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Six Questions on the Path to Financially Justified Projects: Developing Cash Flow Models
- by Bill Kay, MSOL, PMP
Projects are financial and strategic investments that exist to deliver value. Cash flow modeling is an essential step to produce return on investment (ROI) financial measurements that support the project selection process. The author poses six key questions project managers should ask at the onset of the process to produce an accurate financial representation of the project and enable value creation.
Learning From Our Experiences — How to Keep it Simple and Productive
- by Syed M. Zaidi, PMP
In the beginning, everyone in the small company did his or her part of the job and shared problems and results at the end of day. I was hired to bring about changes in the company and make it more structured and efficient while it was expanding. Joining as a project manager for this company, and one of only a small number of employees, I remember renovating and innovating at the speed of light, whereas on some days, our efforts to improve “continually” just didn’t seem to bear enough fruit.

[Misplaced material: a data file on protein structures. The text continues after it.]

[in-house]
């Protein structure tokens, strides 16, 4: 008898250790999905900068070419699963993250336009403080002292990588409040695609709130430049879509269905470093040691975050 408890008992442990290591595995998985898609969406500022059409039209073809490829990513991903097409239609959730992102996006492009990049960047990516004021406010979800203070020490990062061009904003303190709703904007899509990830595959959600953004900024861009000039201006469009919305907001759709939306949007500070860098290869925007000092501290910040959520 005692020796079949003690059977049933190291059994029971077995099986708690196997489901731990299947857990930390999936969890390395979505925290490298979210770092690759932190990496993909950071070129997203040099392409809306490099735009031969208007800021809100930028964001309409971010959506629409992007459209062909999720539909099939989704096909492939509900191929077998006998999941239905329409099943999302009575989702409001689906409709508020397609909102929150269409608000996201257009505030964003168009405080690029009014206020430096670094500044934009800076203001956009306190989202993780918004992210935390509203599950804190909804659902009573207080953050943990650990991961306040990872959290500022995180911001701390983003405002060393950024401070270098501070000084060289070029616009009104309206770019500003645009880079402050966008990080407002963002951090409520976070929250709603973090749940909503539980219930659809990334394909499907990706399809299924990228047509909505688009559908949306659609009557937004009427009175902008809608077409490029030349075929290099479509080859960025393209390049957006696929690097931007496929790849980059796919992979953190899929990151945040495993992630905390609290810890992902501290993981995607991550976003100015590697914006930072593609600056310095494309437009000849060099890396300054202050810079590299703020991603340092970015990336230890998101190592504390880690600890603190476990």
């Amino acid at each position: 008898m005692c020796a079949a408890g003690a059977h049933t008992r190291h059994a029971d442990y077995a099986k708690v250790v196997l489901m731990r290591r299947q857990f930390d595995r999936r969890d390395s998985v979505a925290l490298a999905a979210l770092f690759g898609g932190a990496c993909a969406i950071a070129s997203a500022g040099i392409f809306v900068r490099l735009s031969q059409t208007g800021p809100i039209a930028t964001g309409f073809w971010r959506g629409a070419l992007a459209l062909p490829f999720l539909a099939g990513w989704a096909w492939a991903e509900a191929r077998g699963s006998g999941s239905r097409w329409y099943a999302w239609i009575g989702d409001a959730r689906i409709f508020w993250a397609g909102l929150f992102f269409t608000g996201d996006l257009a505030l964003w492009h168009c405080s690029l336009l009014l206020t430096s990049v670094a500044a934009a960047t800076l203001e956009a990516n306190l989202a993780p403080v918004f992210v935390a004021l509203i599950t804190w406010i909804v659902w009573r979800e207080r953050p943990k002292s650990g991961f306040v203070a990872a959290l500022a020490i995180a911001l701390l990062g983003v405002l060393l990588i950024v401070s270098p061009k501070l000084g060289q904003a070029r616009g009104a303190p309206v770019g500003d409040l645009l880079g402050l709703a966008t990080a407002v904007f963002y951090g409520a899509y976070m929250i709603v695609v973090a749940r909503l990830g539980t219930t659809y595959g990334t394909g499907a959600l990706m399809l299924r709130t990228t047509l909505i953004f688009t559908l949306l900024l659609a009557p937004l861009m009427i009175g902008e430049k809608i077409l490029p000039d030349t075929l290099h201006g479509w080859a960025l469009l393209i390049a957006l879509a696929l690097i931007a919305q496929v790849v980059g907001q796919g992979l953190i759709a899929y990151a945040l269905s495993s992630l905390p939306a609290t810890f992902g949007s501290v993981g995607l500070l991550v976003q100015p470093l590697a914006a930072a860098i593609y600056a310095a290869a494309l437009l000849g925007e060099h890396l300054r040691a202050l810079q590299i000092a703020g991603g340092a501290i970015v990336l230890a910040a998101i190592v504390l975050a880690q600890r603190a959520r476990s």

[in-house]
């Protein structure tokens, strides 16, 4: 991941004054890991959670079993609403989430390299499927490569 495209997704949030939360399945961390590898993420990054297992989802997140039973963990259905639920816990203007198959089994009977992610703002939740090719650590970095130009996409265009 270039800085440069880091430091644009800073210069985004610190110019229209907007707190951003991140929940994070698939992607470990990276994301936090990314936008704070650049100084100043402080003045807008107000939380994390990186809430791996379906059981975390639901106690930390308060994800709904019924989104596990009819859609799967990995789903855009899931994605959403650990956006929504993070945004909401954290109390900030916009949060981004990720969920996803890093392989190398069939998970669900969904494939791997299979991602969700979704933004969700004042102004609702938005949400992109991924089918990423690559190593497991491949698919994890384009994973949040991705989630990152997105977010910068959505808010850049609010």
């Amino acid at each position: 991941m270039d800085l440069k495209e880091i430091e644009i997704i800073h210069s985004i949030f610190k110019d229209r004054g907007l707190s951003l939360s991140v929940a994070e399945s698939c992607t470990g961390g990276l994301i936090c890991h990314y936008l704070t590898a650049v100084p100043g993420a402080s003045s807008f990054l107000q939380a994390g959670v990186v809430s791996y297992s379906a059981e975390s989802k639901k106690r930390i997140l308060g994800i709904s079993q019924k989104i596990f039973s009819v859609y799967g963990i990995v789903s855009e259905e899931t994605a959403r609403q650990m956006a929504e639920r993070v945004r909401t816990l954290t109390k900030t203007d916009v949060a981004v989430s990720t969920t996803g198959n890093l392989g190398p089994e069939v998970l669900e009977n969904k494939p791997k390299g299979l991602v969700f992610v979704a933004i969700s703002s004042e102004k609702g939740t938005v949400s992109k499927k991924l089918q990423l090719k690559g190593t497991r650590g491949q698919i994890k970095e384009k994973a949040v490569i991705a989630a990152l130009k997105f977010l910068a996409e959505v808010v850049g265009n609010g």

Promoting the Value of Project Management
- by Steve Prickett, PMP
Project managers employed by firms that have never used a formal project management methodology can find themselves frustrated with an executive manager’s reluctance to embrace the project management discipline. In order to convince anyone of the benefits of the project management process, it is necessary to know the potential obstacles that could discourage a company from pursuing something new.
Strategy to Develop Project Management in a Low-Maturity Company
- by Nicolas De Dobbeleer, M.Sc., PMP
In industry segments where project management is not considered a core business, such as manufacturing, it can be more challenging to propagate project management best practices, even though at the individual level employees recognize that improvements should be made. It is even more difficult to promote the idea of a structured approach via a project management office. Project management maturity is typically not even at the standardization level in those companies: some processes exist but are not considered an enterprise standard.